This is why hands-on reviews by experts are important. The table below summarizes the assessments of some of the best known camera review sites (cameralabs, dpreview, ephotozine, imaging-resource, photographyblog). You can find the full text of the reviews by clicking on the site logo in the table header.
|Sony A6500»||HiRec||85/100||4.5/5||5/5||4.5/5||Oct 2016||1,399||Sony A6500|
|Hasselblad X1D«||rev||81/100||-||-||4/5||Jun 2016||8,995||Hasselblad X1D|
|Canon G1 X Mark III« »||Rec||79/100||4.5/5||-||4.5/5||Oct 2017||1,299||Canon G1 X Mark III|
|Canon 5DS« »||Rec||83/100||4.5/5||5/5||4.5/5||Feb 2015||3,699||Canon 5DS|
|Canon 5DS R« »||Rec||83/100||5/5||5/5||4.5/5||Feb 2015||3,699||Canon 5DS R|
|Fujifilm X-Pro2« »||Rec||83/100||4.5/5||4.5/5||4.5/5||Jan 2016||1,699||Fujifilm X-Pro2|
|Leica SL« »||-||84/100||4.5/5||4/5||4/5||Oct 2015||7,450||Leica SL|
|Nikon D7500« »||HiRec||86/100||5/5||4.5/5||4.5/5||Apr 2017||1,299||Nikon D7500|
|Olympus PEN-F« »||-||82/100||4.5/5||4.5/5||5/5||Jan 2016||1,199||Olympus PEN-F|
|Panasonic GX8« »||Rec||82/100||4.5/5||5/5||4.5/5||Jul 2015||1,199||-||Panasonic GX8|
|Pentax 645Z« »||-||-||4.5/5||5/5||5/5||Apr 2014||8,499||Pentax 645Z|
|Sony A9« »||HiRec||89/100||5/5||5/5||5/5||Apr 2017||4,499||Sony A9|
|Sony A6300« »||Rec||85/100||5/5||5/5||5/5||Feb 2016||999||-||Sony A6300|
|Sony RX10 III« »||Rec||84/100||4.5/5||4.5/5||4.5/5||Mar 2016||1,499||Sony RX10 III|
|Sony RX10 II« »||HiRec||82/100||4.5/5||4.5/5||4/5||Jun 2015||1,299||-||Sony RX10 II|
|Sony A7« »||HiRec||80/100||5/5||4.5/5||5/5||Oct 2013||1,699||-||Sony A7|
|Sony NEX-7« »||HiRec||81/100||4.5/5||5/5||5/5||Aug 2011||1,349||-||Sony NEX-7|
Care should be taken when interpreting the review scores above, though. The ratings are only valid when referring to cameras in the same category and of the same age. Hence, a score should always be seen in the context of the camera's market launch date and its price, and rating-comparisons among cameras that span long time periods or concern very differently equipped models make little sense. It should also be noted that some of the review sites have over time altered the way they render their verdicts.
Other camera comparisons
Did this review help to inform your camera decision process? In case you would like to check on the differences and similarities of other camera models, just make your choice using the following search menu. There is also a set of direct links to comparison reviews that other users of the CAM-parator app explored.
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- Fujifilm X-Pro1 vs Sony A6300
- Leica CL vs Sony A6300
- Nikon D3200 vs Fujifilm X70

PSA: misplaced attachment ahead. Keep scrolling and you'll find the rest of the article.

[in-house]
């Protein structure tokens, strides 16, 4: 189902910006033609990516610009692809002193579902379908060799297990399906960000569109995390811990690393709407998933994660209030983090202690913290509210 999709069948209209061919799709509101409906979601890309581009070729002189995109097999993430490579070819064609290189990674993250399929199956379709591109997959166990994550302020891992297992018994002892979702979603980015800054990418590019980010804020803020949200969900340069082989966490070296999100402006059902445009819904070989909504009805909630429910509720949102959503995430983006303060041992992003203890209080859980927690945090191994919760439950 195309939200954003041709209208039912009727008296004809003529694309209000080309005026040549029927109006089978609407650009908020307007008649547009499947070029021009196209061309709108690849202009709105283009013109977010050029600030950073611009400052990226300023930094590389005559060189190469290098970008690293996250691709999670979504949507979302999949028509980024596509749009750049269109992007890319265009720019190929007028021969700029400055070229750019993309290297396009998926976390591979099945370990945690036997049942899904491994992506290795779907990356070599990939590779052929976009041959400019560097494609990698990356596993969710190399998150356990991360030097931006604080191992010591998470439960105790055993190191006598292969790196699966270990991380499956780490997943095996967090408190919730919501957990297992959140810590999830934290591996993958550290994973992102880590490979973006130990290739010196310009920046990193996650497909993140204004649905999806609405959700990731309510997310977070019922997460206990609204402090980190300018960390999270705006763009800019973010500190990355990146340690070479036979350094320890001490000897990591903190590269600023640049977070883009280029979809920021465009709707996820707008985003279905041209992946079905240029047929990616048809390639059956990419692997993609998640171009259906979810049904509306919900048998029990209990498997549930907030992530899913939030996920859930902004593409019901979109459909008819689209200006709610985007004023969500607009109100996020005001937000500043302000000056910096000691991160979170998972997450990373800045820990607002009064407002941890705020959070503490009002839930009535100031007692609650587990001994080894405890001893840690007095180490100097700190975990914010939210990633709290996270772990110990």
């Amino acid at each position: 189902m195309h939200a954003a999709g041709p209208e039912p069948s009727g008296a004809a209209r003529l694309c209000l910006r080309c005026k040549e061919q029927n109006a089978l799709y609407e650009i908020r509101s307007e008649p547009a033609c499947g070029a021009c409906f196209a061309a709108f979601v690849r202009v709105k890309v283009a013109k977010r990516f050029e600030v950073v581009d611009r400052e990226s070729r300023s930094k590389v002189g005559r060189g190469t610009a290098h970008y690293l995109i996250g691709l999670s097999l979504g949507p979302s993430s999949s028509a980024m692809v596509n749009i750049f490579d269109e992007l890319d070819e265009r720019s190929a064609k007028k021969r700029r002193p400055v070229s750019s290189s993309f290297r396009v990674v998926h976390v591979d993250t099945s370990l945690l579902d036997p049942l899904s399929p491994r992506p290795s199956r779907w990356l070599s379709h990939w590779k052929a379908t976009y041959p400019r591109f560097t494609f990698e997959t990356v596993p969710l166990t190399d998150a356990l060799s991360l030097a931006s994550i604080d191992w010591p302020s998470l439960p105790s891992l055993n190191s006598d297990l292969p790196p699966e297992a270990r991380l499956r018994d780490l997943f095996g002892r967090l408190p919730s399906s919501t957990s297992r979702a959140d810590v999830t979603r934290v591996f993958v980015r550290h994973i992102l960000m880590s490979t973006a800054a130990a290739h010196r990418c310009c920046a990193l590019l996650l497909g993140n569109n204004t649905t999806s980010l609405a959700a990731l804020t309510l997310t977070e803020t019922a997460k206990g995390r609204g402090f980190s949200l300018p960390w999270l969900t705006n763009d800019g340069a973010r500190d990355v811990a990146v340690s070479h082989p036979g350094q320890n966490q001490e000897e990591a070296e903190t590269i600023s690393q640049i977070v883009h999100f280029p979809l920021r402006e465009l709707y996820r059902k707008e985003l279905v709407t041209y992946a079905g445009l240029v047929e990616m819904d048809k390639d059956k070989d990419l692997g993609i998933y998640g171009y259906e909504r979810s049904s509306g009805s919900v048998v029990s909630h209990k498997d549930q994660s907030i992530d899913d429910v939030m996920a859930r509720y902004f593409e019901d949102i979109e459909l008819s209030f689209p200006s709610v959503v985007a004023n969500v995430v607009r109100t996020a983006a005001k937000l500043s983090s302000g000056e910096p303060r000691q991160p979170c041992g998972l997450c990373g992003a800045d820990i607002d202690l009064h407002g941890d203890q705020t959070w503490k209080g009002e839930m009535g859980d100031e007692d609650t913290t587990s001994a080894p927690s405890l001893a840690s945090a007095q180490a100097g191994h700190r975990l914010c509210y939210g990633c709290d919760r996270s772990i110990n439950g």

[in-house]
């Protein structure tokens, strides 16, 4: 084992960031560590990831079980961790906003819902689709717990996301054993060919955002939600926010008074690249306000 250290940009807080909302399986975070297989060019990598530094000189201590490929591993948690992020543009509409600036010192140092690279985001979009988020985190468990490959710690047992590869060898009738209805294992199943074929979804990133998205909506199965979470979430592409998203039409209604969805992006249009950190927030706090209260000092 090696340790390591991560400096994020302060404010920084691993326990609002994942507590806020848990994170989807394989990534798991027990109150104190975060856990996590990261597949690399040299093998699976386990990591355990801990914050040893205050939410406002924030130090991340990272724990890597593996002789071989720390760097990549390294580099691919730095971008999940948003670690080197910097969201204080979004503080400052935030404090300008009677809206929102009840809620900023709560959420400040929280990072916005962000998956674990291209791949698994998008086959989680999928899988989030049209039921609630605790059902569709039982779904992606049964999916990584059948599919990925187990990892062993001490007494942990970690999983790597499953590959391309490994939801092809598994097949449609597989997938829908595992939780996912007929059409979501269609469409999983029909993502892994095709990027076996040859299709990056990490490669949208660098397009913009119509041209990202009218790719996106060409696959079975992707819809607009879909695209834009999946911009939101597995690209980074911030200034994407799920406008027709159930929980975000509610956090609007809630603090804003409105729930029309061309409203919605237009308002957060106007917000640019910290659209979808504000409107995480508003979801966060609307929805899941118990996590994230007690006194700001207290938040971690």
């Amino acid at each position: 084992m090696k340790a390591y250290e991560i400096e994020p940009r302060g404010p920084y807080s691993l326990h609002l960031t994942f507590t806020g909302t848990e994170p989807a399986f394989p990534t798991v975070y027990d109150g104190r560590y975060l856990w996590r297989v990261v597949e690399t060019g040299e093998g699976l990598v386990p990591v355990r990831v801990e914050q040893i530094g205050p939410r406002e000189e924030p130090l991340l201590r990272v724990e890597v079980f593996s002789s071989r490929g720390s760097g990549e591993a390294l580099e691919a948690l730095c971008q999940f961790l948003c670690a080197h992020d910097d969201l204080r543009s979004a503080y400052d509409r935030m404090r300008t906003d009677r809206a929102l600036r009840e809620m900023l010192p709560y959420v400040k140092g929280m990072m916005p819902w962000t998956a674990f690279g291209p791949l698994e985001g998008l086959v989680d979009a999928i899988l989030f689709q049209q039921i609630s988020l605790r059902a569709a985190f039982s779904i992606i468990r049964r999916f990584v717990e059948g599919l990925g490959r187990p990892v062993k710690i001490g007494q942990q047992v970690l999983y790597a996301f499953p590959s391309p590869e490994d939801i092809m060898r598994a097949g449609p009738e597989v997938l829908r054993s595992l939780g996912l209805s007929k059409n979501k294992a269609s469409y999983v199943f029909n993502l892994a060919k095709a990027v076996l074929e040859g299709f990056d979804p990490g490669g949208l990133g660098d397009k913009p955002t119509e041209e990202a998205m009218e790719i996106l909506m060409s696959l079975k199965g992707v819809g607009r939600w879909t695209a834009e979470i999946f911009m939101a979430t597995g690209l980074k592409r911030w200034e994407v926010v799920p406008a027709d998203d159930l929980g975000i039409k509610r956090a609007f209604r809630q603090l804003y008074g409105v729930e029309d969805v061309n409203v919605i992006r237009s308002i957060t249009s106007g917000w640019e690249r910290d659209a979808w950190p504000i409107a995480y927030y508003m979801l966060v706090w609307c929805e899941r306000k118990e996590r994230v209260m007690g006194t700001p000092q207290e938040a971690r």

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- Nikon Z7 vs Fujifilm X-A5
- Pentax K-3 II vs Fujifilm X-T20
- Sony RX100 III vs Pentax 645Z
Specifications: Sony A6500 vs Hasselblad X1D
|Camera Model||Sony A6500||Hasselblad X1D|
|Camera Type||Mirrorless system camera||Mirrorless system camera|
|Camera Lens||Sony E mount lenses||Hasselblad X mount lenses|
|Launch Date||October 2016||June 2016|
|Launch Price||USD 1399||USD 8995|
|Sensor Format||APS-C Sensor||Medium Format Sensor|
|Sensor Size||23.5 x 15.6 mm||43.8 x 15.6 mm|
|Sensor Area||366.6 mm2||1441.02 mm2|
|Sensor Diagonal||28.2 mm||54.8 mm|
|Sensor Resolution||24 Megapixels||51.3 Megapixels|
|Image Resolution||6000 x 4000 pixels||8272 x 6200 pixels|
|Pixel Pitch||3.91 μm||5.30 μm|
|Pixel Density||6.55 MP/cm2||3.56 MP/cm2|
|Movie Capability||4K/30p Video||1080/25p Video|
|ISO Setting||100-25600 ISO||100-25600 ISO|
|ISO Boost||100-51200 ISO||no Enhancement|
|Viewfinder Type||Electronic viewfinder||Electronic viewfinder|
|Viewfinder Resolution||2359k dots||2360k dots|
|Rear LCD Size||3.0 inch||3.0 inch|
|LCD Resolution||922k dots||920k dots|
|LCD Attachment||Tilting screen||Fixed screen|
|Maximum Shutter Speed||1/4000s||1/2000s|
|Continuous Shooting||11 shutter flaps/s||2.3 shutter flaps/s|
|Silent Shooting||Electronic Shutter||no E-Shutter|
|Image Stabilization||In-body stabilization||Lens stabilization only|
|Fill Flash||Build-in Flash||no On-Board Flash|
|Storage Medium||MS or SDXC cards||SDXC cards|
|USB Connector||USB 2.0||USB 3.0|
|HDMI Port||micro HDMI||mini HDMI|
|Microphone Port||External MIC port||External MIC port|
|Headphone Socket||no Headphone port||Headphone port|
|Wifi Support||Wifi built-in||Wifi built-in|
|Near-Field Communication||NFC built-in||no NFC|
|Environmental Sealing||Weathersealed body||Weathersealed body|
|Battery Type||NP-FW50 power pack||H-3054752 power pack|
120 x 67 x 53 mm
(4.7 x 2.6 x 2.1 in)
150 x 98 x 71 mm
(5.9 x 3.9 x 2.8 in)
|Camera Weight||453 g (16.0 oz)||725 g (25.6 oz)|